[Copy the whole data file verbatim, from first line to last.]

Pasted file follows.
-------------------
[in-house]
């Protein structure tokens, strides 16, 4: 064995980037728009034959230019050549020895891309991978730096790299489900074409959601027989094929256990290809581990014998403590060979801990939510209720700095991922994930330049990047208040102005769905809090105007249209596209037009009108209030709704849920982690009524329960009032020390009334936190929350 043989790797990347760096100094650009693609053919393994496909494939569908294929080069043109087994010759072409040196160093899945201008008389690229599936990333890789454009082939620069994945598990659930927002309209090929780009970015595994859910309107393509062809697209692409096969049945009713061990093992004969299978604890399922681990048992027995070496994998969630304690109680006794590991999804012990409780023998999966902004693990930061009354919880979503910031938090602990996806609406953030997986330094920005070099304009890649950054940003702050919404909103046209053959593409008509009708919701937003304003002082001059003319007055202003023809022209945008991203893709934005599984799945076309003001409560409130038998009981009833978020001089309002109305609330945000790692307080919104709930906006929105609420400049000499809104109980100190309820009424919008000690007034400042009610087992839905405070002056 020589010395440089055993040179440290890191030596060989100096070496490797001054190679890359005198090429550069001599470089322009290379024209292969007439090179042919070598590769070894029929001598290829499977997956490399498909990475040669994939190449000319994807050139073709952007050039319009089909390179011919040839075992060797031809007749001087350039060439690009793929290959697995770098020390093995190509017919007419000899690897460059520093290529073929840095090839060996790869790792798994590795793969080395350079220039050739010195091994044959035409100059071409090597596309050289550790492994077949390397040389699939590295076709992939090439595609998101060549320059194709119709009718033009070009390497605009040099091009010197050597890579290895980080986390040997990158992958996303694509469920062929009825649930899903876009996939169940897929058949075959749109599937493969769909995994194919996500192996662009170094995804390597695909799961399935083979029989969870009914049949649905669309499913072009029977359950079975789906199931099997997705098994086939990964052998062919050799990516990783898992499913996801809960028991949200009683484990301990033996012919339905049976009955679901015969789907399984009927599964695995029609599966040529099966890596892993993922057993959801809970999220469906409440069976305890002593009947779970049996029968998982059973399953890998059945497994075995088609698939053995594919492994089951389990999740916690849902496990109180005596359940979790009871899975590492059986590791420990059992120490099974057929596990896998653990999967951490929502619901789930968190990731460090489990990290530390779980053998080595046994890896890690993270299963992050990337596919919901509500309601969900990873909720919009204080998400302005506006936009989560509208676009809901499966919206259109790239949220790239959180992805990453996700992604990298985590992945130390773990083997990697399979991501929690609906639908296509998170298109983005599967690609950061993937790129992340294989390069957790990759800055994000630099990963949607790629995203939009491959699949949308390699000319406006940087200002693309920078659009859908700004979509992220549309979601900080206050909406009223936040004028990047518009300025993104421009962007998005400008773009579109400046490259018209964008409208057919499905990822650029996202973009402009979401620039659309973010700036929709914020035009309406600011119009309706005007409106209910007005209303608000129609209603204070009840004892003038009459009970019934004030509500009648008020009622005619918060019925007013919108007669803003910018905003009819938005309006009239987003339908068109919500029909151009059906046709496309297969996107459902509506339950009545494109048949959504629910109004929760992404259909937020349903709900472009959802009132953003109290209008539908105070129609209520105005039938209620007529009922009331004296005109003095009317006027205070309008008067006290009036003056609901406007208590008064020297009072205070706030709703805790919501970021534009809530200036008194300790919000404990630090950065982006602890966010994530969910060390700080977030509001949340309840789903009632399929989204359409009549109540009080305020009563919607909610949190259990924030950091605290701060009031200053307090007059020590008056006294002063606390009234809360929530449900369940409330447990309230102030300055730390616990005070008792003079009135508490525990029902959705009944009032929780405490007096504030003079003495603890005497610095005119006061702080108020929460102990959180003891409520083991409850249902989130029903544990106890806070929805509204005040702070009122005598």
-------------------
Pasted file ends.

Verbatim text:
[in-house]
């Protein structure tokens, strides 16, 4: 064995980037728009034959230019050549020895891309991978730096790299489900074409959601027989094929256990290809581990014998403590060979801990939510209720700095991922994930330049990047208040102005769905809090105007249209596209037009009108209030709704849920982690009524329960009032020390009334936190929350 043989790797990347760096100094650009693609053919393994496909494939569908294929080069043109087994010759072409040196160093899945201008008389690229599936990333890789454009082939620069994945598990659930927002309209090929780009970015595994859910309107393509062809697209692409096969049945009713061990093992004969299978604890399922681990048992027995070496994998969630304690109680006794590991999804012990409780023998999966902004693990930061009354919880979503910031938090602990996806609406953030997986330094920005070099304009890649950054940003702050919404909103046209053959593409008509009708919701937003304003002082001059003319007055202003023809022209945008991203893709934005599984799945076309003001409560409130038998009981009833978020001089309002109305609330945000790692307080919104709930906006929105609420400049000499809104109980100190309820009424919008000690007034400042009610087992839905405070002056 020589010395440089055993040179440290890191030596060989100096070496490797001054190679890359005198090429550069001599470089322009290379024209292969007439090179042919070598590769070894029929001598290829499977997956490399498909990475040669994939190449000319994807050139073709952007050039319009089909390179011919040839075992060797031809007749001087350039060439690009793929290959697995770098020390093995190509017919007419000899690897460059520093290529073929840095090839060996790869790792798994590795793969080395350079220039050739010195091994044959035409100059071409090597596309050289550790492994077949390397040389699939590295076709992939090439595609998101060549320059194709119709009718033009070009390497605009040099091009010197050597890579290895980080986390040997990158992958996303694509469920062929009825649930899903876009996939169940897929058949075959749109599937493969769909995994194919996500192996662009170094995804390597695909799961399935083979029989969870009914049949649905669309499913072009029977359950079975789906199931099997997705098994086939990964052998062919050799990516990783898992499913996801809960028991949200009683484990301990033996012919339905049976009955679901015969789907399984009927599964695995029609599966040529099966890596892993993922057993959801809970999220469906409440069976305890002593009947779970049996029968998982059973399953890998059945497994075995088609698939053995594919492994089951389990999740916690849902496990109180005596359940979790009871899975590492059986590791420990059992120490099974057929596990896998653990999967951490929502619901789930968190990731460090489990990290530390779980053998080595046994890896890690993270299963992050990337596919919901509500309601969900990873909720919009204080998400302005506006936009989560509208676009809901499966919206259109790239949220790239959180992805990453996700992604990298985590992945130390773990083997990697399979991501929690609906639908296509998170298109983005599967690609950061993937790129992340294989390069957790990759800055994000630099990963949607790629995203939009491959699949949308390699000319406006940087200002693309920078659009859908700004979509992220549309979601900080206050909406009223936040004028990047518009300025993104421009962007998005400008773009579109400046490259018209964008409208057919499905990822650029996202973009402009979401620039659309973010700036929709914020035009309406600011119009309706005007409106209910007005209303608000129609209603204070009840004892003038009459009970019934004030509500009648008020009622005619918060019925007013919108007669803003910018905003009819938005309006009239987003339908068109919500029909151009059906046709496309297969996107459902509506339950009545494109048949959504629910109004929760992404259909937020349903709900472009959802009132953003109290209008539908105070129609209520105005039938209620007529009922009331004296005109003095009317006027205070309008008067006290009036003056609901406007208590008064020297009072205070706030709703805790919501970021534009809530200036008194300790919000404990630090950065982006602890966010994530969910060390700080977030509001949340309840789903009632399929989204359409009549109540009080305020009563919607909610949190259990924030950091605290701060009031200053307090007059020590008056006294002063606390009234809360929530449900369940409330447990309230102030300055730390616990005070008792003079009135508490525990029902959705009944009032929780405490007096504030003079003495603890005497610095005119006061702080108020929460102990959180003891409520083991409850249902989130029903544990106890806070929805509204005040702070009122005598």